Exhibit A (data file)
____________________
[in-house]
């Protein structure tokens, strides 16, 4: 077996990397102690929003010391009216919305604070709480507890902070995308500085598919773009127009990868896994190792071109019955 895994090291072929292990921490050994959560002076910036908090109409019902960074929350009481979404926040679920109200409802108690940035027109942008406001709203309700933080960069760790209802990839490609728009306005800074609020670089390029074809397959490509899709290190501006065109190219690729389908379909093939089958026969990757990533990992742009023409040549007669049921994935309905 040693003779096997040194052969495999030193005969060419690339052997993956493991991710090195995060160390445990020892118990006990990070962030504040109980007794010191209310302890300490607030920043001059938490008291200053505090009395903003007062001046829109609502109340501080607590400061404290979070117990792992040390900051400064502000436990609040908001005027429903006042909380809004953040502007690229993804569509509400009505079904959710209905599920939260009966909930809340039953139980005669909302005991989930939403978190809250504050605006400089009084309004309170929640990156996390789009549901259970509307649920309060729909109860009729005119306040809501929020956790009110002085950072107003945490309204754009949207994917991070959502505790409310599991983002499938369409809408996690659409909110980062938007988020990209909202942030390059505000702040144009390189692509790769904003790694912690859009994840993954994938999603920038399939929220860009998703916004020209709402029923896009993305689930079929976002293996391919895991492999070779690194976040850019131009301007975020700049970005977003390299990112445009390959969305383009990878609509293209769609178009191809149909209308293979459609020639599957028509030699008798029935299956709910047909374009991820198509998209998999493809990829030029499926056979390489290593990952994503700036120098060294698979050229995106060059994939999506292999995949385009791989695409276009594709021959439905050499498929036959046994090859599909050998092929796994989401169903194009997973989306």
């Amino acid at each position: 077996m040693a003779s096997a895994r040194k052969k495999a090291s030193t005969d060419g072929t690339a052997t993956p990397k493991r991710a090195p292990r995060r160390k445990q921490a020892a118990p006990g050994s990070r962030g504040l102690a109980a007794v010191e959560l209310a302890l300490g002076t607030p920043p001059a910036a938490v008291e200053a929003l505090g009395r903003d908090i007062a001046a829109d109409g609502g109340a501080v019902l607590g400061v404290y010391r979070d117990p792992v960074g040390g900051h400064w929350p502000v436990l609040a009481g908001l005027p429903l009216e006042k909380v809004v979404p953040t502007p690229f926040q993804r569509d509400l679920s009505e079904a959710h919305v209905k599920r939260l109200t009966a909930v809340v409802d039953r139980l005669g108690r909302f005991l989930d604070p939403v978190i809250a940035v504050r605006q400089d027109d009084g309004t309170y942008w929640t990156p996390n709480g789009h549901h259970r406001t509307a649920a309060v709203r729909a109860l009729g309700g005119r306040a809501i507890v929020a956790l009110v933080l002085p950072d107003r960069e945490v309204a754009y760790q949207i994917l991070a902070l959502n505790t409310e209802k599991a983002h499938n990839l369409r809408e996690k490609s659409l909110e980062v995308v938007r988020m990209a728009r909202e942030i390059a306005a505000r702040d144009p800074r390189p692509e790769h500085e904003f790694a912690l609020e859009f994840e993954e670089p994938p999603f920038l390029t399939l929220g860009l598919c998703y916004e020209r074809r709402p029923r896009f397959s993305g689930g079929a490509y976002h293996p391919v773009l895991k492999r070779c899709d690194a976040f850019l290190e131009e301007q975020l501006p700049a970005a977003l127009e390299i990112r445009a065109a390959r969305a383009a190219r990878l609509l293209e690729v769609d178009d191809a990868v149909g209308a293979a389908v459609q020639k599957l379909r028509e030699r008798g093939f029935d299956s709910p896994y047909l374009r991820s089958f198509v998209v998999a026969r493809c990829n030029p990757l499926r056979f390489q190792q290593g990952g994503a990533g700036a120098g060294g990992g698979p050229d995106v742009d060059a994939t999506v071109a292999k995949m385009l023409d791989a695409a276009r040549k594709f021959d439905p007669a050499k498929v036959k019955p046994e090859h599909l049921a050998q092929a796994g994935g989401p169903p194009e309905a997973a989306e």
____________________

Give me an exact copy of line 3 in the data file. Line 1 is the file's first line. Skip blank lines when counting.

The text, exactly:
């Amino acid at each position: 077996m040693a003779s096997a895994r040194k052969k495999a090291s030193t005969d060419g072929t690339a052997t993956p990397k493991r991710a090195p292990r995060r160390k445990q921490a020892a118990p006990g050994s990070r962030g504040l102690a109980a007794v010191e959560l209310a302890l300490g002076t607030p920043p001059a910036a938490v008291e200053a929003l505090g009395r903003d908090i007062a001046a829109d109409g609502g109340a501080v019902l607590g400061v404290y010391r979070d117990p792992v960074g040390g900051h400064w929350p502000v436990l609040a009481g908001l005027p429903l009216e006042k909380v809004v979404p953040t502007p690229f926040q993804r569509d509400l679920s009505e079904a959710h919305v209905k599920r939260l109200t009966a909930v809340v409802d039953r139980l005669g108690r909302f005991l989930d604070p939403v978190i809250a940035v504050r605006q400089d027109d009084g309004t309170y942008w929640t990156p996390n709480g789009h549901h259970r406001t509307a649920a309060v709203r729909a109860l009729g309700g005119r306040a809501i507890v929020a956790l009110v933080l002085p950072d107003r960069e945490v309204a754009y760790q949207i994917l991070a902070l959502n505790t409310e209802k599991a983002h499938n990839l369409r809408e996690k490609s659409l909110e980062v995308v938007r988020m990209a728009r909202e942030i390059a306005a505000r702040d144009p800074r390189p692509e790769h500085e904003f790694a912690l609020e859009f994840e993954e670089p994938p999603f920038l390029t399939l929220g860009l598919c998703y916004e020209r074809r709402p029923r896009f397959s993305g689930g079929a490509y976002h293996p391919v773009l895991k492999r070779c899709d690194a976040f850019l290190e131009e301007q975020l501006p700049a970005a977003l127009e390299i990112r445009a065109a390959r969305a383009a190219r990878l609509l293209e690729v769609d178009d191809a990868v149909g209308a293979a389908v459609q020639k599957l379909r028509e030699r008798g093939f029935d299956s709910p896994y047909l374009r991820s089958f198509v998209v998999a026969r493809c990829n030029p990757l499926r056979f390489q190792q290593g990952g994503a990533g700036a120098g060294g990992g698979p050229d995106v742009d060059a994939t999506v071109a292999k995949m385009l023409d791989a695409a276009r040549k594709f021959d439905p007669a050499k498929v036959k019955p046994e090859h599909l049921a050998q092929a796994g994935g989401p169903p194009e309905a997973a989306e």